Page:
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Fermented foods are becoming more popular for their nutritional value and delicious taste. Putting them in our plates is definitely a healthy choice. However, despite their growing popularity, the technique is far from new. Fermentation has been around for thousands of years—foods like cheese and beer, which we’ve been eating for a very long time, are both excellent examples of fermented foods.

What is fermentation?

Fermentation is a process through which foods transform as microorganisms such as yeast, mould or mushrooms grow. To be fermentable, foods must contain water and sugar. The microorganisms then transform the sugar into either alcohol or acid, which is what gives fermented foods their distinctive flavours. During fermentation, the food’s pH lowers, making it more acidic; which is why fermented foods have longer shelf lives.

Impact of fermentation on nutritional value

In addition to changing the texture of the food, fermentation increases the bioavailability of nutrients by producing enzymes, which improve the nutritional value of the food. Fermented foods also contain probiotics that are good for gut and immune health.

An overview of fermented foods

Several new fermented foods are making their appearance in grocery stores. Here are a few examples of little-known fermented foods:

Kombucha

This drink is a growing trend and made from fermented tea that comes in different flavours. However, drink in moderation since some contain sugar that isn’t transformed during fermentation.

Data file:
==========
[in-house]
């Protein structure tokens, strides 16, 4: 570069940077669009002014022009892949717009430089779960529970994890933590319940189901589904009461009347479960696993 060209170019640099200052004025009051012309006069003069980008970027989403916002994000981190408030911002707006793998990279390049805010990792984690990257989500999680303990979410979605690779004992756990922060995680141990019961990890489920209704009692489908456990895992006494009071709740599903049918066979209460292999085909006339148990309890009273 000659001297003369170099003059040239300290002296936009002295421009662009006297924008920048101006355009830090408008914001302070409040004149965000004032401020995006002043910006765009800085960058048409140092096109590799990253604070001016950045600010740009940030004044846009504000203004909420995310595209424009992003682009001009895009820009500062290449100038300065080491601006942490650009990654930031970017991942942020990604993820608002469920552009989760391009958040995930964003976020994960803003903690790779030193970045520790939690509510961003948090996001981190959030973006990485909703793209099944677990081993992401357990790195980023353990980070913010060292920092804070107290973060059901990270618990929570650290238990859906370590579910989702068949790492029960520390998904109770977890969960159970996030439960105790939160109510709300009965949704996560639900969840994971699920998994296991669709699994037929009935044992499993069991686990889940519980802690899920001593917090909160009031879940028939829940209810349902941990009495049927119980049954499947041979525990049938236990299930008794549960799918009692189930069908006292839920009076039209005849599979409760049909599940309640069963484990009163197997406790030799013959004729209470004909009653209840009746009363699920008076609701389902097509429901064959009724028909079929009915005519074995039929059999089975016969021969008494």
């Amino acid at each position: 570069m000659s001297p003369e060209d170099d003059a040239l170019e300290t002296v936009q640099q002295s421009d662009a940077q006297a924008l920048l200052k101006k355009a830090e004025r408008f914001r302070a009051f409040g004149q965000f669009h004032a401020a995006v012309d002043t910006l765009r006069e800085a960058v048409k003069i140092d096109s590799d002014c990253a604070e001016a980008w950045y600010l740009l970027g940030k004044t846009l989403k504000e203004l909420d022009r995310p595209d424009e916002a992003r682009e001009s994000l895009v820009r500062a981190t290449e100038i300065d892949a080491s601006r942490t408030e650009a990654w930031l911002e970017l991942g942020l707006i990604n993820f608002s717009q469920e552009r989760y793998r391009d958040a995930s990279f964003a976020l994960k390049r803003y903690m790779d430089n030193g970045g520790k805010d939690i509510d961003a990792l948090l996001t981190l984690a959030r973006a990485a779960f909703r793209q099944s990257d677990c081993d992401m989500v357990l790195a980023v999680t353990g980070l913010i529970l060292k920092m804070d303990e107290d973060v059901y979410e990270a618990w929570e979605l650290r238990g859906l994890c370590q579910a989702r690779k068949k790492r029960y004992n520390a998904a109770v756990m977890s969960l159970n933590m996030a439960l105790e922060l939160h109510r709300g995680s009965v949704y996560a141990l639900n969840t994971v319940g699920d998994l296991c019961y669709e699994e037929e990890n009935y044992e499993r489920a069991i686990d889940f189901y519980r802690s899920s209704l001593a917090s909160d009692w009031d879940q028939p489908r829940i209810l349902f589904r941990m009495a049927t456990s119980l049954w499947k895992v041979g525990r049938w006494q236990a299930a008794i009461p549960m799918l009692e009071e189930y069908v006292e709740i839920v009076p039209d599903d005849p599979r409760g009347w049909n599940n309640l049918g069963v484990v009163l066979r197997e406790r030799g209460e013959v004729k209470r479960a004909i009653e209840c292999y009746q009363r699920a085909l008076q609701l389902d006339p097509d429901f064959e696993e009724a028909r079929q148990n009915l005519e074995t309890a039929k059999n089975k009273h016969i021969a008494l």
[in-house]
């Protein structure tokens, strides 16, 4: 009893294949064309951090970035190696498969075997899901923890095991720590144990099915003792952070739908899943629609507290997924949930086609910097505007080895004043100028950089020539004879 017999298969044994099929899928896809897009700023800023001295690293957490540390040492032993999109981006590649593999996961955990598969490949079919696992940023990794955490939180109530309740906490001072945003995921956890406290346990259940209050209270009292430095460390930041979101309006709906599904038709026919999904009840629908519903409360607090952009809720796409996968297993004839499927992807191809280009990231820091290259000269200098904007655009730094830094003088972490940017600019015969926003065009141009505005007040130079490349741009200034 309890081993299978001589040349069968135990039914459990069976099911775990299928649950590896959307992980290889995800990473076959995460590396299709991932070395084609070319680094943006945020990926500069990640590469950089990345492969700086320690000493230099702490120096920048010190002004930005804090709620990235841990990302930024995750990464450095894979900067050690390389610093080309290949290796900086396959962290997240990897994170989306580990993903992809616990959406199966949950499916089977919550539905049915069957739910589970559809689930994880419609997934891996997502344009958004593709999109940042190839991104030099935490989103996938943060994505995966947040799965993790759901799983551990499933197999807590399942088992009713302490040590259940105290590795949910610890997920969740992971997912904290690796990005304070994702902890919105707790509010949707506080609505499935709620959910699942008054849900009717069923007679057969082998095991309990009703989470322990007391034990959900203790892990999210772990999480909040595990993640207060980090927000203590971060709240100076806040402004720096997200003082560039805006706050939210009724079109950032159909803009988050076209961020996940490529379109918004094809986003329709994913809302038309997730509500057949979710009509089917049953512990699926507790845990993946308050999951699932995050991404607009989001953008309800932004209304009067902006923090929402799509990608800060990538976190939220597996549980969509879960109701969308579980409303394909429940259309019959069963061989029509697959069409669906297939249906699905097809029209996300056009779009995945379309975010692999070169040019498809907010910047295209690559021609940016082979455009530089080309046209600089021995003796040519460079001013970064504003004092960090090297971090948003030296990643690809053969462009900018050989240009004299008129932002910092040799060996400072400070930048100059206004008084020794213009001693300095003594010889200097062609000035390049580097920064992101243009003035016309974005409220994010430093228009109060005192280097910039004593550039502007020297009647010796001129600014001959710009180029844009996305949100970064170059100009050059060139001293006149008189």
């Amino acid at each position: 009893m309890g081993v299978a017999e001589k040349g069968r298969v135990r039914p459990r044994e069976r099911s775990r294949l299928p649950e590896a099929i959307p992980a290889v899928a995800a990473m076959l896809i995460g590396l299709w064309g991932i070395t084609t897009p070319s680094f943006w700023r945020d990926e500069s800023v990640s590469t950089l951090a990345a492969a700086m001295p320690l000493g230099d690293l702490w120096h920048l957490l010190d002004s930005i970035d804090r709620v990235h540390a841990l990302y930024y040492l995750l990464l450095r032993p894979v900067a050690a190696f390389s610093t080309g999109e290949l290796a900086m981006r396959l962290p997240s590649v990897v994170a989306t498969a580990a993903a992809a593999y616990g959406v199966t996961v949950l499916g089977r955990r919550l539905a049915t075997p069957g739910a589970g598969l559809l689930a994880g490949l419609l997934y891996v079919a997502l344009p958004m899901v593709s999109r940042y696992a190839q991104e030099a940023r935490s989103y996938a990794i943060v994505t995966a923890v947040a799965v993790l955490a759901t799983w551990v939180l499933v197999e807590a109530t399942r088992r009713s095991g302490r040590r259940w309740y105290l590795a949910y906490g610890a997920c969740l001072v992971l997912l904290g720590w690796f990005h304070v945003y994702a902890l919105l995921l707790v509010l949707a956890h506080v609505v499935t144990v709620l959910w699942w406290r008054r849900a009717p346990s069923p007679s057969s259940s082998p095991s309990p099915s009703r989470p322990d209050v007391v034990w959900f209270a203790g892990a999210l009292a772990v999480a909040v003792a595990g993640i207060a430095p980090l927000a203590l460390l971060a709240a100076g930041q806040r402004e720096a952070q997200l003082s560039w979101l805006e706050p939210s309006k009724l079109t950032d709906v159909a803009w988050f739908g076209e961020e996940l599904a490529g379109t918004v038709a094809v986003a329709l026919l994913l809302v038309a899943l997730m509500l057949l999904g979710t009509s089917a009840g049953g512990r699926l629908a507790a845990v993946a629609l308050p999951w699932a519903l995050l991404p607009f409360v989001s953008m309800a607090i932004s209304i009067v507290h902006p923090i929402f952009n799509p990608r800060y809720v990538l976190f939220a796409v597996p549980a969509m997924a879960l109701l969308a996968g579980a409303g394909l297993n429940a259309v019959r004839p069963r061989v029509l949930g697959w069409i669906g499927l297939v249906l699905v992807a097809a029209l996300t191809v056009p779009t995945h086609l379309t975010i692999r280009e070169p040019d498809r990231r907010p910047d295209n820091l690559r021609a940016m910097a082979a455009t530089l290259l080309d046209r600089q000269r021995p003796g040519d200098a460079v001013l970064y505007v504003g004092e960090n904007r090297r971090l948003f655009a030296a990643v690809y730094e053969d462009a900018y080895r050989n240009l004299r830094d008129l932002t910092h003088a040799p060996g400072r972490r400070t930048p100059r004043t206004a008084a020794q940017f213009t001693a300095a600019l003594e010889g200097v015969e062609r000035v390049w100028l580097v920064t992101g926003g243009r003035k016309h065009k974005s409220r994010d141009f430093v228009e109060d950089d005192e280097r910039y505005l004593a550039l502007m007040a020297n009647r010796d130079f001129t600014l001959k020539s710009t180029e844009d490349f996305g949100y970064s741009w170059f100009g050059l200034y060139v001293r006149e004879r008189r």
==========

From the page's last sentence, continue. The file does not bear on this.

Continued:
Kefir

Kefir, which comes to us from Russia, is a slightly fizzy fermented milk drink that contains bacteria and yeast. You can drink it much like you would milk, add it to cereal or use it in a smoothie. It comes plain or fruit flavoured, but be careful, fruit flavoured kefir contains 2 to 4 times more sugar.

Kimchi

This is the Korean version of sauerkraut, i.e., fermented cabbage with hot pepper. You can also find daikon or eggplant based kimchi.

Miso

Miso is a paste made from soy with a grain, salt and mushrooms added to activate fermentation. It’s ideal for making dressings and broths, and you only need a small quantity to load up on taste.

Tempeh

Tempeh is made from soybeans with added mushrooms to activate fermentation. Unlike tofu, it doesn’t have a smooth texture (you can see the soybeans inside), and it also has a bolder taste. It’s delicious diced, sautéed or added to an Asian stir-fry. So go ahead and try fermented foods. They’ll add colour, taste, and a bit of fun to your dish! Rachelle-Béry’s nutritionist team